Which brings us back to verification. If something is documented, then at least we have some "proof" that we have not been lied to through the centuries. Best to check that several sources exist, just to make sure that one wasn't a mistake. We modern people often rely on scraps of information to "prove" large theories, or discount important points that, at the time, would have been considered as common or base knowledge, not something that needed to be spelled out for posterity. Somehow, a written record, something that can be seen and touched, makes the past and its traditions real. Without that evidence, those traditions are completely invalid, unless someone can take them on faith.

Interestingly enough, the only area where physical, historical evidence is not accepted as evidence that the tradition is valid is in the area of faith. People on both sides of a religious debate can attain a great deal of information that proves or disproves their points, but those who counter them are seldom moved. The birth of most religions is so far removed in history that there are only a rare few individuals who can even comprehend such a large span of time. The traditions of those religions got to the present somehow; the believers will say from a particular source, the non-believers from a misconception that got out of hand.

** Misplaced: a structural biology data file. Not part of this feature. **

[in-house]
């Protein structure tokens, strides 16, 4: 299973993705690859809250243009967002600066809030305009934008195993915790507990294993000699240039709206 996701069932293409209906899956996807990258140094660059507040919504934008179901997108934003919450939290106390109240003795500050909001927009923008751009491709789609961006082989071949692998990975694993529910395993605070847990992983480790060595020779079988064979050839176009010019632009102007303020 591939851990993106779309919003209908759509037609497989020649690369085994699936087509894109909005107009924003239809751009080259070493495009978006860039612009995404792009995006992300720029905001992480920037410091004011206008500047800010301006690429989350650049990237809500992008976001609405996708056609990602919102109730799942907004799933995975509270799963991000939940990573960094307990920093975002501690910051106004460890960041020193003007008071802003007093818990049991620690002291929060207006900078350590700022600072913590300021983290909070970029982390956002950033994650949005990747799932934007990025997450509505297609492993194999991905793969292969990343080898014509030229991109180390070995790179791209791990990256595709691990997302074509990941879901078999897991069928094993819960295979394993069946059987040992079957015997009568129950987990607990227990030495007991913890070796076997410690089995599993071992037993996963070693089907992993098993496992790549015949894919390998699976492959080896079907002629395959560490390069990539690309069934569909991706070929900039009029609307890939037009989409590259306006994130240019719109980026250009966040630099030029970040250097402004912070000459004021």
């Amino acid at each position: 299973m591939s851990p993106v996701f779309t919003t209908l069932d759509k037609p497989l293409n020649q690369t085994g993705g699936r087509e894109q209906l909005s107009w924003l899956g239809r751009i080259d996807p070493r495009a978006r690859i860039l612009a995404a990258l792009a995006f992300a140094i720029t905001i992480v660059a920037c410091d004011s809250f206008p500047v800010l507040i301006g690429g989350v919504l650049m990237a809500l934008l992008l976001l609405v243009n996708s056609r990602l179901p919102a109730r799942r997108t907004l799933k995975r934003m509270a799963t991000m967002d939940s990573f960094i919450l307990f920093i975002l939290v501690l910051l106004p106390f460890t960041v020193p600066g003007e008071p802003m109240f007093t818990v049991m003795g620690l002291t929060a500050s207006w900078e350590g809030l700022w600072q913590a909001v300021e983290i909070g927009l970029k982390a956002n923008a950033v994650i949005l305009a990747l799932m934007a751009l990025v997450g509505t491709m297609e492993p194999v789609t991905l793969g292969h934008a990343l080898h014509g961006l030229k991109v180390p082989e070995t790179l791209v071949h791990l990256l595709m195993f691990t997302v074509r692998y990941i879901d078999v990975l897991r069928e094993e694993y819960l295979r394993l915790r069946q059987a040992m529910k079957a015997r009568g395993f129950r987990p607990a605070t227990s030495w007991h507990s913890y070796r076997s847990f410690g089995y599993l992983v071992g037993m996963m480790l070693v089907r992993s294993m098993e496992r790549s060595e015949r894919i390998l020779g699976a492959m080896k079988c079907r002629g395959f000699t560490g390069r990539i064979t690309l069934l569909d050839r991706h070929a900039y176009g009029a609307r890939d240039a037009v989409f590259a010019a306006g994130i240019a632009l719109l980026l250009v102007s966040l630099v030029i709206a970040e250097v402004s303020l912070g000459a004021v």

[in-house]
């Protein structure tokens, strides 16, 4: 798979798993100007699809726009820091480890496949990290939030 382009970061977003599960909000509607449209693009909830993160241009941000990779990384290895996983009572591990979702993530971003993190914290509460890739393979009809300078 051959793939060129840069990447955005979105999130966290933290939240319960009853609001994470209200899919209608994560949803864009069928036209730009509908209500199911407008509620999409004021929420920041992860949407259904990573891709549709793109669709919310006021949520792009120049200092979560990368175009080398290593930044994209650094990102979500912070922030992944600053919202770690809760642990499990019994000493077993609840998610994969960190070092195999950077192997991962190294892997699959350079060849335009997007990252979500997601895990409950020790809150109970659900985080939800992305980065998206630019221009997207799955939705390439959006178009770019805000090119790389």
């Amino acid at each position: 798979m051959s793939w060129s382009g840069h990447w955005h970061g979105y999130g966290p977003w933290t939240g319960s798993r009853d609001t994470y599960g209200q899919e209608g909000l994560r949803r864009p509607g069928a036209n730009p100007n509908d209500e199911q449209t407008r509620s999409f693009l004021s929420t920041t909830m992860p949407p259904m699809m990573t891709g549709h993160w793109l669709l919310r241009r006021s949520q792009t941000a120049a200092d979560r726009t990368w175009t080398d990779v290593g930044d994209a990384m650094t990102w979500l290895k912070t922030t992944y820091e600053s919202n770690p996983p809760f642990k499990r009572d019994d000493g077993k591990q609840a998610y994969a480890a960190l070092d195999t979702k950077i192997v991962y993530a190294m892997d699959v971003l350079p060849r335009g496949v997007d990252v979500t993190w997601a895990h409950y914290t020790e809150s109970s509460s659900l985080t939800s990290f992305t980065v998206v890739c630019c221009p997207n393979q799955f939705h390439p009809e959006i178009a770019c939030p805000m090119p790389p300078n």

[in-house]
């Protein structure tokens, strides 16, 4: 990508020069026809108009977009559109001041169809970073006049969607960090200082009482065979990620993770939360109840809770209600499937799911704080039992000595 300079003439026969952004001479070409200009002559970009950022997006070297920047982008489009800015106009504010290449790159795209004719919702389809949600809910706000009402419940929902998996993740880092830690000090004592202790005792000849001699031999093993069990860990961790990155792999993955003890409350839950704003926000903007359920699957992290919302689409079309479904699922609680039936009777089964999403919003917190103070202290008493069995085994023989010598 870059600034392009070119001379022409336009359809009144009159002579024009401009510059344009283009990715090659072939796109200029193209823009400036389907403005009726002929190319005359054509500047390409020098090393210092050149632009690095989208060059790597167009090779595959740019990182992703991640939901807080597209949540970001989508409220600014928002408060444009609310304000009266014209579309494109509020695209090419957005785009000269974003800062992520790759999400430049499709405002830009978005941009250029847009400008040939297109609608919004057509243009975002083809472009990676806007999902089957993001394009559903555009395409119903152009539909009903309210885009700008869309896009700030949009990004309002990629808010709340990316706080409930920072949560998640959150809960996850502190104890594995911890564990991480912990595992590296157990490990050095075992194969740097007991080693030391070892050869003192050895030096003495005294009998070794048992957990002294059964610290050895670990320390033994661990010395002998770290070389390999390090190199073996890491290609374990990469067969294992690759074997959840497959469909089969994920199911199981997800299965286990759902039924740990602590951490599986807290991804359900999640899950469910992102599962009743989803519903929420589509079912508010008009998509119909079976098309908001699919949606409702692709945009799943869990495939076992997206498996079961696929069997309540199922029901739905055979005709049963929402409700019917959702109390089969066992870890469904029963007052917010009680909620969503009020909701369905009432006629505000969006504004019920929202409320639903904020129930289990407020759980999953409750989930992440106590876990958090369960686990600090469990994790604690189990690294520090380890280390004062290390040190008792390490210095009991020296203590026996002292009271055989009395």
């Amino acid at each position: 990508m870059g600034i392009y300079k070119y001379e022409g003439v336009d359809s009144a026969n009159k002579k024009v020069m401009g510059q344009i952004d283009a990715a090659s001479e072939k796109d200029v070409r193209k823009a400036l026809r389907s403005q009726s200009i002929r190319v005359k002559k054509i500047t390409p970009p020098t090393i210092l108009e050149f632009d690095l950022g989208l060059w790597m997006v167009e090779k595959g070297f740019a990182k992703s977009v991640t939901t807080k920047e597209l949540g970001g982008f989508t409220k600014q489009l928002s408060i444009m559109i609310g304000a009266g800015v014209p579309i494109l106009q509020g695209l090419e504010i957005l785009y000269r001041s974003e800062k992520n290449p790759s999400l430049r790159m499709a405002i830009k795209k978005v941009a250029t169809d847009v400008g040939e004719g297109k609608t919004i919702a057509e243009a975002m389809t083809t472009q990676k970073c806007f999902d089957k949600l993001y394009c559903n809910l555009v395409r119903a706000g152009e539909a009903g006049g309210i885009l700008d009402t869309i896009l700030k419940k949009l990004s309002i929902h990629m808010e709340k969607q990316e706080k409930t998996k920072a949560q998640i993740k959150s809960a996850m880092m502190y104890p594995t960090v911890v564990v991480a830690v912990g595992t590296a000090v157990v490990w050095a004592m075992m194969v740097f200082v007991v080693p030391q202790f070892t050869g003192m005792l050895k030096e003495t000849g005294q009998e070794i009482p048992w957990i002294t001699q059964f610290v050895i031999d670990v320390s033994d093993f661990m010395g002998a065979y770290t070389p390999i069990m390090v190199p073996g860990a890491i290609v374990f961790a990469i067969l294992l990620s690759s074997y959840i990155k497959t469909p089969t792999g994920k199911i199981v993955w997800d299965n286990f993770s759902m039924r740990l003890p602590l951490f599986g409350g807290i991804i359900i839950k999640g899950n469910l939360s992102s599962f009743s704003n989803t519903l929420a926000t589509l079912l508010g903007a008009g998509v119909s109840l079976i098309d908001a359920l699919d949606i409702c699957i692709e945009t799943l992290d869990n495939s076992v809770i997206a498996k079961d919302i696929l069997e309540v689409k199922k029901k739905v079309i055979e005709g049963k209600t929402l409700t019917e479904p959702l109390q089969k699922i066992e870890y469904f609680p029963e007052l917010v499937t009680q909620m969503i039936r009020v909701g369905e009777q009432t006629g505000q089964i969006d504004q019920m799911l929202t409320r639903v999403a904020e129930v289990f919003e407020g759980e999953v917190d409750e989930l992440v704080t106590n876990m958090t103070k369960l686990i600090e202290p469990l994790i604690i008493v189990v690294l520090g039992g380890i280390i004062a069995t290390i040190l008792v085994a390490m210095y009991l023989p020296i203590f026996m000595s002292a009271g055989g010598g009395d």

In the end, people either believe or do not believe in traditions, religions, or whatever else, for their own reasons. Maybe the opposition conflicts with their worldview. Perhaps the person is a natural skeptic, or naturally trusting. For those who must have everything empirically or scientifically proven to them, faith is a mystery, mere arguments for validity need not apply. For those of faith, proofs are nice, but are not required.

Friday, January 2, 2009

Aaaand, we're back

Welcome, everyone, to the year 2009 AD.

After some time off to research and decide where I want to take this little site of musings, I'm finally back to writing again. In truth, I've had so many different subjects that I've had difficulty deciding what to write about.

I've been musing a lot lately on a particular question and I'm curious if anyone else has some insights on it. So far, net searches have been unfruitful. I want to know what a pro-choice person can say to someone who is dealing with a miscarriage.

To be perfectly clear, I'm not saying that pro-choice people are bad. I'm not saying that they're unintelligent or uncaring. I just don't know what they can say to someone (a friend or co-worker) that is trying to cope with a miscarriage.